Europe’s five major powers urged Israel on Friday to immediately stop its plans to construct new settlements in the occupied Palestinian territories.
“We are deeply concerned by the decision taken by the Israeli authorities to advance more than 4,900 settlement building units in the occupied West Bank,” said a joint statement from the foreign ministers of the UK, France, Germany, Italy, and Spain.
“The expansion of settlements violates the international law and further imperils the viability of a two-state solution to bring about a just and lasting peace to the Israeli-Palestinian conflict,” they stressed.
The five European countries warned Israel that the new settlements would be “counterproductive”, especially in the aftermath of the normalization agreements Israel recently signed with the United Arab Emirates and Bahrain.
"As we have emphasised directly with the Government of Israel, this step also undermines efforts to rebuild trust between the parties with a view to resuming dialogue," they said.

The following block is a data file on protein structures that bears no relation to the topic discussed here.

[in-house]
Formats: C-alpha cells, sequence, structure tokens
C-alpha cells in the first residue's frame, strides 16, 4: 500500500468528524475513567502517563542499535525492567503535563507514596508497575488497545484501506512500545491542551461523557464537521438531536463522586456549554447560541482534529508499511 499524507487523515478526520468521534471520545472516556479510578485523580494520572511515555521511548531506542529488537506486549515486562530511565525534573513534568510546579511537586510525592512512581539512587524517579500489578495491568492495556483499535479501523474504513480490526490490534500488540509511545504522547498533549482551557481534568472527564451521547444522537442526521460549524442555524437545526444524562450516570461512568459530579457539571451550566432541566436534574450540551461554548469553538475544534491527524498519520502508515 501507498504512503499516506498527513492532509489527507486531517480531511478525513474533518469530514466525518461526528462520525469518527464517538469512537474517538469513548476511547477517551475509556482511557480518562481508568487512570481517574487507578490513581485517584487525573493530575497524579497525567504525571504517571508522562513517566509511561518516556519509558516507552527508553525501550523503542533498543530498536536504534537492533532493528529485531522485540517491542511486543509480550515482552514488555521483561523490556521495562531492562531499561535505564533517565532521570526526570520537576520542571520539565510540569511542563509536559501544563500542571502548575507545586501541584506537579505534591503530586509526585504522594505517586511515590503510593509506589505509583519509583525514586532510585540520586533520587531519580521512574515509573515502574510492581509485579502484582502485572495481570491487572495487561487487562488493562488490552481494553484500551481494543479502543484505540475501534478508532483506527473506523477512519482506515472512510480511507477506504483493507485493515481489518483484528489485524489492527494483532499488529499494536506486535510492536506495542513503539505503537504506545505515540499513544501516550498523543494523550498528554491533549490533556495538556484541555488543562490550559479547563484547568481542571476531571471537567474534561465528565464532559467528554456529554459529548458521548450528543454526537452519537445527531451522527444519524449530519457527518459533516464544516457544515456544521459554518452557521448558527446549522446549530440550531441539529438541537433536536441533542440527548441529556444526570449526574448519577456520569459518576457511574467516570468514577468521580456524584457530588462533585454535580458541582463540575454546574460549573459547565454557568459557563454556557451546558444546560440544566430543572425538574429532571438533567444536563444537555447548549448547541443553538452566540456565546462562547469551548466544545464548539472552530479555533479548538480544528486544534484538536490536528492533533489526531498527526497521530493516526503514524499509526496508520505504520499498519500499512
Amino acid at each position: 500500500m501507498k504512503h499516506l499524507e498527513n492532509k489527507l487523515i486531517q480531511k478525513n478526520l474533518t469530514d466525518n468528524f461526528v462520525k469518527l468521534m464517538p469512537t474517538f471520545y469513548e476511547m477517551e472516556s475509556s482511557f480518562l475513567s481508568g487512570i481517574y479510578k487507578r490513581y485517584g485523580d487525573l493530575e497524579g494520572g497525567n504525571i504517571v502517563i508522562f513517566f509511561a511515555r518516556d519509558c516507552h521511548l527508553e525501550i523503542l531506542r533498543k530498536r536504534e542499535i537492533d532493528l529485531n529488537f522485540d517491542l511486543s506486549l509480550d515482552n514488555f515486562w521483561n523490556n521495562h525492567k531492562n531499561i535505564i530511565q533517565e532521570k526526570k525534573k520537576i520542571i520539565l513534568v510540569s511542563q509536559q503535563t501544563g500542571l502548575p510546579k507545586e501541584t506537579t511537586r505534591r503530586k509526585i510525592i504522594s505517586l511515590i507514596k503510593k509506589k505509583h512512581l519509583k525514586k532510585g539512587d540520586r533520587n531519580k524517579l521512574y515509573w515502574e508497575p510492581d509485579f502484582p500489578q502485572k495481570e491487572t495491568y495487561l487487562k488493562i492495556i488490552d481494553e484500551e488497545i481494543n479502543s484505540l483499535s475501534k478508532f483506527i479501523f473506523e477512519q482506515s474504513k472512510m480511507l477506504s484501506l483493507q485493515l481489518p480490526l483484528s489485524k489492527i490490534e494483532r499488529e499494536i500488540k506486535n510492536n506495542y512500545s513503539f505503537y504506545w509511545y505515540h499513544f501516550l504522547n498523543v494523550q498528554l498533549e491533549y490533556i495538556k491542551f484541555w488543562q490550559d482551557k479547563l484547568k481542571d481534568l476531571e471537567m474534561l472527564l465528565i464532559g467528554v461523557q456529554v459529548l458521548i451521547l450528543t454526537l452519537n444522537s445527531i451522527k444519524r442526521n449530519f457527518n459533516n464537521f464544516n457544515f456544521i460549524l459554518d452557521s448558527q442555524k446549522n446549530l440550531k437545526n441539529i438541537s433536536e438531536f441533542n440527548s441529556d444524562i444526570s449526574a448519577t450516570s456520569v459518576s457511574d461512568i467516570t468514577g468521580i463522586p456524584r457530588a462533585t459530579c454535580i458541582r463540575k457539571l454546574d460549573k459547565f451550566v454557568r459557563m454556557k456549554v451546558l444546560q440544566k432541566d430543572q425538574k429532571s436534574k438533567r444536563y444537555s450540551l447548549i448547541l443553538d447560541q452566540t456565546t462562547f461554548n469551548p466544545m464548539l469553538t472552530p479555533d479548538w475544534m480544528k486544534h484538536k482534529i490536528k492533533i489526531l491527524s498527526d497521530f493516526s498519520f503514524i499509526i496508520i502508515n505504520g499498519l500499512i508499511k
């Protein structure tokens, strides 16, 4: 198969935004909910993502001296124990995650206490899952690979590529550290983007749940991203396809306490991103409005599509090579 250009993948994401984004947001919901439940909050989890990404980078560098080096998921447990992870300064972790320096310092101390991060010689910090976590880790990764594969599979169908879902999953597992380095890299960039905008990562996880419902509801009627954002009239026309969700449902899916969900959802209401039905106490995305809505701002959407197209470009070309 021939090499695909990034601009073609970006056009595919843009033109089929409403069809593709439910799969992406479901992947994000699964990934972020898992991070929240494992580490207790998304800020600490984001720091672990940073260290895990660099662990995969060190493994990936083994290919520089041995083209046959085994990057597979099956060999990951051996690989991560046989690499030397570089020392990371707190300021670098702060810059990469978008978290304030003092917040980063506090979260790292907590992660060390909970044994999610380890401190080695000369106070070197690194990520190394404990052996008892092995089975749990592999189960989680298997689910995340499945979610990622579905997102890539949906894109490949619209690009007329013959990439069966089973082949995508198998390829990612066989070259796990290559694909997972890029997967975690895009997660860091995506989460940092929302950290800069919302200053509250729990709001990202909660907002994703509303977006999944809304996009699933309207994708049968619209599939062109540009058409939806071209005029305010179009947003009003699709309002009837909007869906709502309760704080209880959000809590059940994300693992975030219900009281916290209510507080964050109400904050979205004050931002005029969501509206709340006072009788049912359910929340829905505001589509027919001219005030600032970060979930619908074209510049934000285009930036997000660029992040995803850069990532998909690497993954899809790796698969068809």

"We therefore call for an immediate halt to settlement construction, as well as to evictions and to demolitions of Palestinian structures in East-Jerusalem and the West Bank."
Foreign ministers of the signatory countries also stressed that the borders of Israel and Palestine should be based on the 1967 lines.
"We emphasise that we will not recognise any changes to the 4 June 1967 lines, including with regards to Jerusalem, unless agreed to between the parties," they said.
"The suspension of plans to annex parts of Occupied Palestinian Territories must become permanent. We call on both sides to refrain from any unilateral action and resume a credible dialogue, as well as direct negotiations on all final-status issues."
The West Bank, including East Jerusalem, is regarded as an occupied territory under the international law, thus making all Jewish settlements there illegal.
Israel occupied the Gaza Strip and the West Bank, including East Jerusalem, in 1967.